What is Facial Paralysis?
The facial nerve (the seventh cranial nerve) controls muscles of facial expression, eyelid movement, and muscles of the forehead and neck. Therefore, the facial nerve controls smiling, laughing, blinking, winking, closing the eyes, raising the eyebrows, and frowning, just to name a few of its functions. Facial paralysis can occur suddenly or progressively with weakening or complete loss of facial movement and drooping of the facial muscles. Most commonly, facial paralysis only involves one side of the face.
What causes facial paralysis?
Loss of facial nerve function can occur for several reasons such as; infection, inflammation, head trauma, head and neck tumors, stroke, or diabetes. However, in many cases no apparent cause of facial paralysis is found. If Sudden facial paralysis occurs in the absence of a specific cause, the diagnosis is Bell’s Palsy.
Bell’s palsy is the most common form of facial paralysis in the United States. Approximately 40,000 Americans each year experience sudden facial paralysis due to Bell’s palsy. The cause of Bell’s Palsy is unknown, but may be related to a viral infection of the facial nerve. Luckily, most people with Bell’s palsy recover completely within six months.
What are symptoms of facial paralysis?
Facial paralysis has a major impact on quality of life and can cause: difficulty talking, inability to express emotion, difficulty eating and drinking, drooling, muscle twitching, tearing of the eye, dryness of the eye and mouth, facial pain, headaches, dizziness, earaches, ringing in the ear, and sensitivity to sound.
Those with loss of facial function who are unable to close the eye need to take extra care to help prevent permanent eye damage. When the facial nerve does not recover function, the surface of the eye can be compromised since the eyelids do not close. In severe cases, the eye will dry out and an infection or ulcer can occur. This can have serious consequences potentially leading to blindness. In addition, the tone of the eyelid muscles is weakened which may cause the lower eyelid to sag and droop, further causing redness, tearing and greater exposure of the eye.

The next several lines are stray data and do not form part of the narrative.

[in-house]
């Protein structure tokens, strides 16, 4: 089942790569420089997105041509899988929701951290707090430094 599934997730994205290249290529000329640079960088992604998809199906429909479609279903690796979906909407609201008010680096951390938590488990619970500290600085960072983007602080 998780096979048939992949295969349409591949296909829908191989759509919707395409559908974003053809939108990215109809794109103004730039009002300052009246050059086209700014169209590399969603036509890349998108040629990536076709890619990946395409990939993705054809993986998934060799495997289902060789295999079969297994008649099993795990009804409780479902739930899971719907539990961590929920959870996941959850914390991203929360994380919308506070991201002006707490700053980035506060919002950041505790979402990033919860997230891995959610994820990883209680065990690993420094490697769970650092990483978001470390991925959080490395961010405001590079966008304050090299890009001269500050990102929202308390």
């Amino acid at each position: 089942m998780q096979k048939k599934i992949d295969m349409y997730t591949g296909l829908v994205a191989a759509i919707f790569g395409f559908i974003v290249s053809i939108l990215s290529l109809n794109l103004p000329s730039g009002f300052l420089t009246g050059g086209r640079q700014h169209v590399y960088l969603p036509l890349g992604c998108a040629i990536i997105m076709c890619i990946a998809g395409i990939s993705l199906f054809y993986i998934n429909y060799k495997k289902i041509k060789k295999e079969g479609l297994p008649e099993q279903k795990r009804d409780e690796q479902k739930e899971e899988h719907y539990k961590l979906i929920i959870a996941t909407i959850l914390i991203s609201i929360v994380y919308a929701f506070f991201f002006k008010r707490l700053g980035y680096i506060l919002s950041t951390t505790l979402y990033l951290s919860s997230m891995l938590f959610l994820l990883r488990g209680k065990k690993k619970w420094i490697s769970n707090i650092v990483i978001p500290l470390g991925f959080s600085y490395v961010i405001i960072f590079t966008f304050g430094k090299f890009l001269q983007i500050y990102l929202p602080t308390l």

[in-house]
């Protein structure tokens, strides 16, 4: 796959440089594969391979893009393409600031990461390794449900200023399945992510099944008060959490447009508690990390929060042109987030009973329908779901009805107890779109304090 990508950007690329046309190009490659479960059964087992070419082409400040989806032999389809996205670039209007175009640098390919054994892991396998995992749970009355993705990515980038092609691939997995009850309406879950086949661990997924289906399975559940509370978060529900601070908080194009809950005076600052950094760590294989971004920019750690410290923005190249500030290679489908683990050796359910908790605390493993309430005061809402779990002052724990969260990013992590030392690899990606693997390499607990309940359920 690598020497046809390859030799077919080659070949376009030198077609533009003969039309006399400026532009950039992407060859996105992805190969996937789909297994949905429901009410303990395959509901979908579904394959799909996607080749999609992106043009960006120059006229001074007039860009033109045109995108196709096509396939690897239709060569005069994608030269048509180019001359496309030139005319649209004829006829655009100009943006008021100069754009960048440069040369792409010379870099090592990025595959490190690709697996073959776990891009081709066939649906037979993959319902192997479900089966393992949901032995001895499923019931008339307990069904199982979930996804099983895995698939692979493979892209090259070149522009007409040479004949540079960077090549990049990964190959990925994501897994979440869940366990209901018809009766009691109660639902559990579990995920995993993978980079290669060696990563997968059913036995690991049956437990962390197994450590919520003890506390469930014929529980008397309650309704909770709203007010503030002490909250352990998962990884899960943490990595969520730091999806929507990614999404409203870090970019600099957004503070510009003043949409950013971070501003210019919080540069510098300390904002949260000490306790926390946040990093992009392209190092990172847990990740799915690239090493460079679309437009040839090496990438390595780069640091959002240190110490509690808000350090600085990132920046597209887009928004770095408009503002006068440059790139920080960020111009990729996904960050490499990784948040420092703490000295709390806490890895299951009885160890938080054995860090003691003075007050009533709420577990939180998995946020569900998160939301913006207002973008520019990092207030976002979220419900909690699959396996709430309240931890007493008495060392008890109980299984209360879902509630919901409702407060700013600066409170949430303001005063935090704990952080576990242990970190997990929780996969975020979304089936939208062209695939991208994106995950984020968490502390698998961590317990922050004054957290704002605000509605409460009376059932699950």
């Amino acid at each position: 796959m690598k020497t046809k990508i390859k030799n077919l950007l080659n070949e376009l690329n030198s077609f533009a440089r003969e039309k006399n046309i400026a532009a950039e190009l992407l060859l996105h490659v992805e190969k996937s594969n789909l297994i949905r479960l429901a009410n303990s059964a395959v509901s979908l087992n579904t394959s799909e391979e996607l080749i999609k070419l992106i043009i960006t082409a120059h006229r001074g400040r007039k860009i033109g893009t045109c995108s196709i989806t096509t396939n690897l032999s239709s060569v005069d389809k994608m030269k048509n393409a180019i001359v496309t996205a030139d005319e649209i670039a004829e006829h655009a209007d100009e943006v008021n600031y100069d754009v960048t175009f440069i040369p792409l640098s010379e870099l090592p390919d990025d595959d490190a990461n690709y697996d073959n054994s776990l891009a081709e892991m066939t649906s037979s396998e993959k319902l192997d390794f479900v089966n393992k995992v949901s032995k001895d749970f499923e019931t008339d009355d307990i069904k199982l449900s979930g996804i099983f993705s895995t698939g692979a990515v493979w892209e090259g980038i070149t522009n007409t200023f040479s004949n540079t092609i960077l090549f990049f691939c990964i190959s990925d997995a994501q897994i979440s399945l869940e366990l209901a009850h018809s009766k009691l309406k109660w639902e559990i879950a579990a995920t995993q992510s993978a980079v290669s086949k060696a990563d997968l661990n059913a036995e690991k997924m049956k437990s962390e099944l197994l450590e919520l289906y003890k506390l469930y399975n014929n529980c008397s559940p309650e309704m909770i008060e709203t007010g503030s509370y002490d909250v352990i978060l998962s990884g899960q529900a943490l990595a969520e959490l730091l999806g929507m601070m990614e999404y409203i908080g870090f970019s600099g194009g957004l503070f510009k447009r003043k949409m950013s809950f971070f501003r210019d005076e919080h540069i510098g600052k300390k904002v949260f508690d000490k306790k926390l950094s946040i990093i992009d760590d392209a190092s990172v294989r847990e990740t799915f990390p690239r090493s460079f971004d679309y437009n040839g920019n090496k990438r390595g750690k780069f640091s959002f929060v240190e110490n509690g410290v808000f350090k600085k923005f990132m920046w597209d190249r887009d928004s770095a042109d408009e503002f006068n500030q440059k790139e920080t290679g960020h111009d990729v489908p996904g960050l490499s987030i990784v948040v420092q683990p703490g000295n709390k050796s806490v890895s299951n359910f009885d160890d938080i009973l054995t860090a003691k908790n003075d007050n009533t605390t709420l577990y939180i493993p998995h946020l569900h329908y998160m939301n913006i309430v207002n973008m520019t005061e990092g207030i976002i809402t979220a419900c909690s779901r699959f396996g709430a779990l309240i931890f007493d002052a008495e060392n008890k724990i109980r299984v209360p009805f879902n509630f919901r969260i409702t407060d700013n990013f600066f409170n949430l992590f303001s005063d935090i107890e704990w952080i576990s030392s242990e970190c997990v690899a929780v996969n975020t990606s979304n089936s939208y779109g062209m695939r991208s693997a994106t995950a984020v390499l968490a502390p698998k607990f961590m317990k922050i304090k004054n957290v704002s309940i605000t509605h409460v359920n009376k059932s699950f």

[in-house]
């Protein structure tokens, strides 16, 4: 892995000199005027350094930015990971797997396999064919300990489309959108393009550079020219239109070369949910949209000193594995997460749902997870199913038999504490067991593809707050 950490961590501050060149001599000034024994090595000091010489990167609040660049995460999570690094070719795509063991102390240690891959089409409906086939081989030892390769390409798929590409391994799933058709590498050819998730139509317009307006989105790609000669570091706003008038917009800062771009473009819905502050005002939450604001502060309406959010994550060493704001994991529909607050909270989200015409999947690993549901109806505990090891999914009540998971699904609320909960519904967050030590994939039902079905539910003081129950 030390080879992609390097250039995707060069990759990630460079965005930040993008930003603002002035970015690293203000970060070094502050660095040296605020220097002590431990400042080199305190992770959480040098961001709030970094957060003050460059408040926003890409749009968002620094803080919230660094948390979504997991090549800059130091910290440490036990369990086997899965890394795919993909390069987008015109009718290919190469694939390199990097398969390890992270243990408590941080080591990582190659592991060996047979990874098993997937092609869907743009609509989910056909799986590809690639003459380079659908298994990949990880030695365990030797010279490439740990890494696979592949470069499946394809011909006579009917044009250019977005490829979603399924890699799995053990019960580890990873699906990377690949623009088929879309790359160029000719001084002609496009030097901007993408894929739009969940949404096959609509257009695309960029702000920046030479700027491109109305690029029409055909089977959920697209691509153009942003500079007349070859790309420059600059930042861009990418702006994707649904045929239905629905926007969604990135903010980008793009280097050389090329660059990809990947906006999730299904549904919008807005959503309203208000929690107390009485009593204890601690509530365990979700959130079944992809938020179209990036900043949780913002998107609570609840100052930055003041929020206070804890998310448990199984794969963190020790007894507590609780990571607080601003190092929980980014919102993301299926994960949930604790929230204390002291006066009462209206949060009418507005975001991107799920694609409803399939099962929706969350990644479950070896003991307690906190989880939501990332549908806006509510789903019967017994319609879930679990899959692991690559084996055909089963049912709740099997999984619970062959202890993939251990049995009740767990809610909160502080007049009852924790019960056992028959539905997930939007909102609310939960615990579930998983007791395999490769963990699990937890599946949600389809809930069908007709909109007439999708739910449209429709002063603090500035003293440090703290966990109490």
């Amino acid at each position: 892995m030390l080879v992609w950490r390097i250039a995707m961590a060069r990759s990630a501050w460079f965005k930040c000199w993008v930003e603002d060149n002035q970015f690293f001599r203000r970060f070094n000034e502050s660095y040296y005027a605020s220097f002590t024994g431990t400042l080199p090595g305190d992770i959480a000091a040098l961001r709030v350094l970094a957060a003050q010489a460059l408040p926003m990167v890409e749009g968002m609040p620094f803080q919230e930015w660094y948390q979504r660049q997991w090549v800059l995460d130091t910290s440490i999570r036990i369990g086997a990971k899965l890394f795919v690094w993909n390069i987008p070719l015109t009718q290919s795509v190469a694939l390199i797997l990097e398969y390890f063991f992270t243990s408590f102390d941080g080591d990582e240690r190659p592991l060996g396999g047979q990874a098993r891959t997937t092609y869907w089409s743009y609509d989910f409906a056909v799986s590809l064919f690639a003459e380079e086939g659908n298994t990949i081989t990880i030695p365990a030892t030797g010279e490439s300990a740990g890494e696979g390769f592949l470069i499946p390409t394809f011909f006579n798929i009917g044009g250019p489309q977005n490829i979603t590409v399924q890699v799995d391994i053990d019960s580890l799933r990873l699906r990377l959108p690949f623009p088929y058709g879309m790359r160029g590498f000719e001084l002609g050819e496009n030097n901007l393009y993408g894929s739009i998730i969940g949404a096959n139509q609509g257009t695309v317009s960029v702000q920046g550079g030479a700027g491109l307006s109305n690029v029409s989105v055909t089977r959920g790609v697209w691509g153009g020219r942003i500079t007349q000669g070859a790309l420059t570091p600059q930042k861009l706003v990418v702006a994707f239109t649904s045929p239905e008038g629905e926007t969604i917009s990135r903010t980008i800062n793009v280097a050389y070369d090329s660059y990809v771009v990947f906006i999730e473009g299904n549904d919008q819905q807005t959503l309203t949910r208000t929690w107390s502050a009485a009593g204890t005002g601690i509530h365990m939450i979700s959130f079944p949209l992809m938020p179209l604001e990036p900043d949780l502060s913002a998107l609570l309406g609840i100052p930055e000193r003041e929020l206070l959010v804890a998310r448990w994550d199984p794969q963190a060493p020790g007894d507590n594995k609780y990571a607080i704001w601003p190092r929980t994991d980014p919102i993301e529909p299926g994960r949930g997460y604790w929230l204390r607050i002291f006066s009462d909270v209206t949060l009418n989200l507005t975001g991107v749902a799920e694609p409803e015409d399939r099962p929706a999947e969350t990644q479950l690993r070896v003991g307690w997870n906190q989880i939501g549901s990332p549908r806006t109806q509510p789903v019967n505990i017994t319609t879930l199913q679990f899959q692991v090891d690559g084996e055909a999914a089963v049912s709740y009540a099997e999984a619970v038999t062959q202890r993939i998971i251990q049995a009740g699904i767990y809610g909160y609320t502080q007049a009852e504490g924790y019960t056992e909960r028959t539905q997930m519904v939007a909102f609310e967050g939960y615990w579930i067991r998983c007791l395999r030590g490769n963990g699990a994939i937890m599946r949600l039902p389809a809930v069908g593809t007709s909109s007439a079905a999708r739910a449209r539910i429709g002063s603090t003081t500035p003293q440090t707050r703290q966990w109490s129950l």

How is facial paralysis treated?
Treatment of facial paralysis varies depending on the cause and severity of facial nerve loss. In Bell’s Palsy, oral steroids and antiviral medications can help increase chances of complete recovery. Physical therapy can also help strengthen the facial muscles and prevent permanent damage. For those who do not fully recover, surgery can improve facial drooping or an asymmetric smile, or eyelids that won’t close or are sagging.
How is the eye treated in facial paralysis?
Facial paralysis causes drooping of the lower eyelid and inability to blink and close the eye. Initially, aggressive lubrication with artificial tears and ophthalmic ointments is necessary to prevent the eye from drying out. In severe cases, the eyelids may need to be patched or taped shut during sleep. If conservative treatment is not adequately protecting the eye, or the facial paralysis does not improve with time, then eyelid surgery may be indicated.
There are several ways to improve the function and cosmetic appearance of the eyelids in cases of facial paralysis. In some cases, surgery is performed to help with eyelid closure, such as placing a gold weight within the upper eyelid or lowering the upper eyelid height. Others require surgical repair of the drooping lower eyelid, eyebrow and face. An in-depth consultation with Dr. Lissauer will determine a customized treatment plan.
If you would like to schedule a consultation regarding facial paralysis please contact our New York office at: 212-717-2150 for an appointment.